I’ve told several friends about my job teaching German to refugees and gotten a lot of positive feedback. Several have asked if I get paid (I do) and said they’d like to be involved in something like that, even on a volunteer basis. Everyone is talking about the refugee crisis right now, with Germany taking in more refugees per month now than it has in twelve months in the past. (I believe the statistic I heard was, Germany took in more refugees in June of this year than it did in all of 2013). Chancellor Angela Merkel is under close scrutiny for the country’s refugee policy right now, especially after that video of her accidentally making a little girl cry went viral. Continue reading “#RefugeesWelcome”
On the other side of the globe, while my friends from uni were preparing for their undergrad graduation ceremony, I was taking part in a European “tradition” that up until that week I’d never heard of: Eurovision.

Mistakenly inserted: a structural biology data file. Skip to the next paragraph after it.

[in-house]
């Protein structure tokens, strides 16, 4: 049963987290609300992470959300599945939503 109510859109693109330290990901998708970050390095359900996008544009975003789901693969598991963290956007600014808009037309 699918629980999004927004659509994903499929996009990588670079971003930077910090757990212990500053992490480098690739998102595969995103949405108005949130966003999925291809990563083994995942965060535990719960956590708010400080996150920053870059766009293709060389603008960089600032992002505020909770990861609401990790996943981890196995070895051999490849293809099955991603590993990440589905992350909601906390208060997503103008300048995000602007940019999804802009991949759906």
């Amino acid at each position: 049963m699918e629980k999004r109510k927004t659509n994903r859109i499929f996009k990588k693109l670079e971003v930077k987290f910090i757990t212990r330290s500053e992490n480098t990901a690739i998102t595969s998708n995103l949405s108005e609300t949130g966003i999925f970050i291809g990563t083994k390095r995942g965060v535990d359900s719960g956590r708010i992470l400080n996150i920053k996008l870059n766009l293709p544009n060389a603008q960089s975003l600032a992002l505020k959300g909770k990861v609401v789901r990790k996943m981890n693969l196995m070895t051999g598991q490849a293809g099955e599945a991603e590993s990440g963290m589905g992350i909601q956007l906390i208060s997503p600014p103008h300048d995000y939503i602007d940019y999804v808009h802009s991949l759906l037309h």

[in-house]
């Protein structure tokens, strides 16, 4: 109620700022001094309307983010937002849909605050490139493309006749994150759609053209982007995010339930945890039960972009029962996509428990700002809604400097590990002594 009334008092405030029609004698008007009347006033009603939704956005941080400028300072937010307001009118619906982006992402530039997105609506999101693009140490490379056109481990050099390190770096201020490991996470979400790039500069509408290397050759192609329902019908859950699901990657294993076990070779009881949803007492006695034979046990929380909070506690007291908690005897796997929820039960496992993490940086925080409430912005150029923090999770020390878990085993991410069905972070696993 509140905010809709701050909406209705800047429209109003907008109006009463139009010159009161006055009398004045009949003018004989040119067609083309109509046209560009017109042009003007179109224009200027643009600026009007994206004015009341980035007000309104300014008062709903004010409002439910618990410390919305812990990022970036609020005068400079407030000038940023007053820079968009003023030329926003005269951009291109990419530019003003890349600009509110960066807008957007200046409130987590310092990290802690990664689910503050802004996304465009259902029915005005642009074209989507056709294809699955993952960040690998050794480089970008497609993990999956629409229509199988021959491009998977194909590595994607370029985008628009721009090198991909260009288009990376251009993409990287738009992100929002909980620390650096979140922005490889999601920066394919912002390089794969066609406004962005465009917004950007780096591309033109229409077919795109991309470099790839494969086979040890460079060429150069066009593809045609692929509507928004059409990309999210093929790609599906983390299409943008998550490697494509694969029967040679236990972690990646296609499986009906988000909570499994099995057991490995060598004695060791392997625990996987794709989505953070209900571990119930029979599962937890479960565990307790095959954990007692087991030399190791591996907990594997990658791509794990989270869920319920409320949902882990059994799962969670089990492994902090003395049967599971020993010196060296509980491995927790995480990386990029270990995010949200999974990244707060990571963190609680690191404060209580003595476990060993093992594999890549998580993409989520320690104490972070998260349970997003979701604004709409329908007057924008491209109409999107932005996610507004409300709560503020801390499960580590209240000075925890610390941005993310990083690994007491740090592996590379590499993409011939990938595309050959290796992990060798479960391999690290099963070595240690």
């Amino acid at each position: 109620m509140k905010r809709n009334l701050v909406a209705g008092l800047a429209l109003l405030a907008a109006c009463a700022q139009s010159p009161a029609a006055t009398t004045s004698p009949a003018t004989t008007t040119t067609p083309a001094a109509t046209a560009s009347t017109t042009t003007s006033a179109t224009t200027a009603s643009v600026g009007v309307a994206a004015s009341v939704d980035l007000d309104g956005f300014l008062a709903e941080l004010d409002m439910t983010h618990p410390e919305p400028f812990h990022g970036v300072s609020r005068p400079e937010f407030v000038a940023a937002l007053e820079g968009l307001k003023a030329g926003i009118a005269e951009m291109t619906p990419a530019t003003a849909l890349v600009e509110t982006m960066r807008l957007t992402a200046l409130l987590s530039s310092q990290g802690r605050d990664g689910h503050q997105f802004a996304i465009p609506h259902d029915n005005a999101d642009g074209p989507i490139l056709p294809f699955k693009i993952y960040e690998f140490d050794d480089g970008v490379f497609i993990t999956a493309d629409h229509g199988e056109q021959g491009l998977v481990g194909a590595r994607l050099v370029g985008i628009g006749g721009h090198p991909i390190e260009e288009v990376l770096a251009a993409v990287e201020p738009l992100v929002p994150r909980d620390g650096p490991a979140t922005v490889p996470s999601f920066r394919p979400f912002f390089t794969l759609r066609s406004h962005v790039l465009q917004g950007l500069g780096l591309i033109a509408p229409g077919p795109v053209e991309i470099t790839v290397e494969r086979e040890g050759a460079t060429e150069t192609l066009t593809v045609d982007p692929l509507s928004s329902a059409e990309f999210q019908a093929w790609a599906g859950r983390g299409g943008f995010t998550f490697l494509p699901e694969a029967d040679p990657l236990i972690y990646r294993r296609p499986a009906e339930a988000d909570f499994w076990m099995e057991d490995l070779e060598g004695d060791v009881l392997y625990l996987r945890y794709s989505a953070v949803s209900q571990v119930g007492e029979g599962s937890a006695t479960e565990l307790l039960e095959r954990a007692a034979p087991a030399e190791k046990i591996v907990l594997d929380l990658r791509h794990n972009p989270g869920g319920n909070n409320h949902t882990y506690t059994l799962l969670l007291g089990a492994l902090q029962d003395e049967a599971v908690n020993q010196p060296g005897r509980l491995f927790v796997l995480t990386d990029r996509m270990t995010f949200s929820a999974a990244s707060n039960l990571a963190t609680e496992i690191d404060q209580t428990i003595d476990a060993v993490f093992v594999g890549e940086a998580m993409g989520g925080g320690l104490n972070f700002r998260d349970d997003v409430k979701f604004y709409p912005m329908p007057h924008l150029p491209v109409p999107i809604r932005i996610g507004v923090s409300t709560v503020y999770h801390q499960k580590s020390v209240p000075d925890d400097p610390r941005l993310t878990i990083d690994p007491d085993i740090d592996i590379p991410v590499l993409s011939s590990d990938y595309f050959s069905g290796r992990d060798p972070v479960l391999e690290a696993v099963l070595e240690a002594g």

Eurovision Song Contest is a euro-centric singing competition in which each participating country sends their best contender(s) to perform a piece of pop music for a huge international audience. It’s a bit like the Olympics, except instead of totally ripped athletes you have an assortment of sexy pop stars, performers in crazy costumes, and even a drag queen, and instead of competing in intense sporting events to win gold medals, they sing a song of their choice, from the serious to the silly, the completely bizarre to the downright tacky, for the honor of having their country host the competition next year. And instead of a panel of judges deciding who’s the best, the audience gets to vote, American Idol-style. The catch? You’re not allowed to vote for your own country.
Continue reading “Eurovision 2015: Some more weird European culture”